Dustin, Hannah (1657–c. 1736)
Dustin, Hannah (1657–c. 1736)
Colonial American hero. Name variations: Hannah Duston or Dustan. Born Hannah Emerson in Haverhill, Massachusetts, on December 23, 1657 (some sources cite 1659); died in Ipswich, Massachusetts, probably in early 1736; married Thomas Dustin (or Duston or Dustan), in December 1677 (died 1732); children: nine.
Had Hannah Dustin not been carrying the scalps of ten Abnakis when she returned by canoe to Haverhill, Massachusetts, on April 21, 1697, the tale of her captivity and escape might not have been believed. At a time when the French incited Native Americans to raid English Settlements during King William's War (1689–1697), Dustin was one among many victims of a raid on Haverhill by a band of Abnakis on March 15, 1697. Dustin's husband Thomas and seven of their eight children escaped the raid, in which 27 women and children were killed. Less than a week from childbed, Hannah along with her infant daughter and her nurse Mary Neff were taken prisoner.
Dustin's house was put to flame and she watched her infant killed by an Indian who bashed the baby's head against a tree. Hannah was wearing only one shoe as she and Mary were marched some hundred miles to an island in the confluence of the Merrimack and Contoocook rivers (near present-day Concord, New Hampshire). They were put to work for one of their captor's family of 12 and told that they would soon be traveling to another village where they would be stripped, whipped, and forced to run the gauntlet. In desperation, Dustin wove her escape plan.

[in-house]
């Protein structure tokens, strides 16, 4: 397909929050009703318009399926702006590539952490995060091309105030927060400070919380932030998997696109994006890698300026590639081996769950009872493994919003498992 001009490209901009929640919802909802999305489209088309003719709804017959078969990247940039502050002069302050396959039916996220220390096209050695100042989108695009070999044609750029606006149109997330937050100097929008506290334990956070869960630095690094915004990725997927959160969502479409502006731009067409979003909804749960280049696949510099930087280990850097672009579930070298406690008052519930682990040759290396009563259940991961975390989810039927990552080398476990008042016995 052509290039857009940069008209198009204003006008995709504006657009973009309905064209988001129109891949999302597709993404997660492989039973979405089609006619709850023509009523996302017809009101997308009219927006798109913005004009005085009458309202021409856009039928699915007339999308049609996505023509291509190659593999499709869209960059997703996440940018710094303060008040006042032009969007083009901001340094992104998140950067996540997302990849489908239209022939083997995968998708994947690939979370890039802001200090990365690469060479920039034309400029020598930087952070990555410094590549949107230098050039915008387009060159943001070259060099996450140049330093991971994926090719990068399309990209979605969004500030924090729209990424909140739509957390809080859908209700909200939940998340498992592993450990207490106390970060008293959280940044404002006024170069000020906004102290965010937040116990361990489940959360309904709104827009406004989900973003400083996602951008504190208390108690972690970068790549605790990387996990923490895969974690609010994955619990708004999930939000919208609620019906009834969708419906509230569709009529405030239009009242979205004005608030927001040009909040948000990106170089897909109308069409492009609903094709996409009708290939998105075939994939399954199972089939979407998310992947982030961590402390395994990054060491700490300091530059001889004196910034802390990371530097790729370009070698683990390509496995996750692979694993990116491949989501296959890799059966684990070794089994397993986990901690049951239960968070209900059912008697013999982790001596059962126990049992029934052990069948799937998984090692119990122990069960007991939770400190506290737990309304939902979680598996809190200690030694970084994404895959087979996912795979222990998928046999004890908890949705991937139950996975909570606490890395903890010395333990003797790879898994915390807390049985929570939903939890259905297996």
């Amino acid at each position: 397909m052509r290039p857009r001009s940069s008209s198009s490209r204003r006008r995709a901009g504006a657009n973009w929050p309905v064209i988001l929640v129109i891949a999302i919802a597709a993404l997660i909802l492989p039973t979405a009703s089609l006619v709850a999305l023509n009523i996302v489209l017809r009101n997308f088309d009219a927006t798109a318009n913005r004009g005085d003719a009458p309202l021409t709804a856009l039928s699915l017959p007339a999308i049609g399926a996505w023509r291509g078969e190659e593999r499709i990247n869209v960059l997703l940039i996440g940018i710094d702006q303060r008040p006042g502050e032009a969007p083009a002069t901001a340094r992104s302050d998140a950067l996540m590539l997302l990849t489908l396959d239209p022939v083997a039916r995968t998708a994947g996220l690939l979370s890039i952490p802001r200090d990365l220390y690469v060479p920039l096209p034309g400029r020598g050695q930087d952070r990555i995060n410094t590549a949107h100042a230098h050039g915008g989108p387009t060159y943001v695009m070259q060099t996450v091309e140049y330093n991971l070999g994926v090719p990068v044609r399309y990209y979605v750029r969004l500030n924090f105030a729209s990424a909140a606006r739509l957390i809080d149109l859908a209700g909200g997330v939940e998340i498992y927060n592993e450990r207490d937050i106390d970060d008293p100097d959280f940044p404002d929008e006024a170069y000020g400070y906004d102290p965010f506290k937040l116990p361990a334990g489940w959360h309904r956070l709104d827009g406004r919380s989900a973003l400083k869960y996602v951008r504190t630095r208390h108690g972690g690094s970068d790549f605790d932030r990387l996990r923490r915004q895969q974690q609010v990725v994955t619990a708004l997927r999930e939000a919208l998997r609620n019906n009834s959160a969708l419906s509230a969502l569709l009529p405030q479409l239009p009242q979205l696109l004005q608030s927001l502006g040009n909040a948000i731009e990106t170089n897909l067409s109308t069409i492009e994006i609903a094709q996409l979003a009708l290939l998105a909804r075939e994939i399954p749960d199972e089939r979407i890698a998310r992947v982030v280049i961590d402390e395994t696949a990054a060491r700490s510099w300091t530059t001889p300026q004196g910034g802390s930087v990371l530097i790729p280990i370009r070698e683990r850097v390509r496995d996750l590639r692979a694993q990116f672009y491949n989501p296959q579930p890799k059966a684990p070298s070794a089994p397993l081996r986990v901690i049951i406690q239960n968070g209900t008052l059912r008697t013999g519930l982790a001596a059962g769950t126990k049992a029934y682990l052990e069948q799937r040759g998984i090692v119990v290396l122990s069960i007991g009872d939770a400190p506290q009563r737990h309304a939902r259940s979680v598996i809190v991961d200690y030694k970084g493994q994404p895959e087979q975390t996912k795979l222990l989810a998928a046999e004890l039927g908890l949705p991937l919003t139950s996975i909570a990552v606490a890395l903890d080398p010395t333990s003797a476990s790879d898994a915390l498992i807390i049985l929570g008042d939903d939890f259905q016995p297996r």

She prompted fellow captive Samuel Lennardson (or Leonardson), an English boy who had been kidnapped from Worcester more than a year earlier, to ask the chief how best to murder someone with a tomahawk. When the chief demonstrated, Dustin had the knowledge she required. During the morning of March 30, she and Lennardson came upon their sleeping captors and attacked them with proficiency. One Indian escaped with wounds, and a boy, whom they had befriended and intended to spare, ran off, while the remaining ten were murdered in their sleep, one by Lennardson and nine by Dustin.
Dustin, Lennardson, and Neff took off in one of the Abnakis' canoes and had not traveled far before Dustin realized that she needed proof of the event. She turned back and scalped the ten corpses before arriving safely in Haverhill on April 21. Dustin continued on to Boston, where she and her companions were lauded. A sum of £25 was awarded to "Thomas Dustan of Haverhill, on behalf of Hannah his wife," and £12½ were awarded to the others. A generous gift was also sent by Francis Nicholson, the royal governor of Maryland after he heard of Dustin's massacre.
The remainder of Dustin's life was lived quietly as a colonial farm wife. She had another child and moved to Ipswich, Massachusetts, after the death of her husband in 1732. Dustin died, probably in 1736, in Ipswich. Late in the 19th century, monuments that portrayed Dustin with a raised tomahawk were placed in Haver-hill and at the site of the massacre, now called Dustin's Island.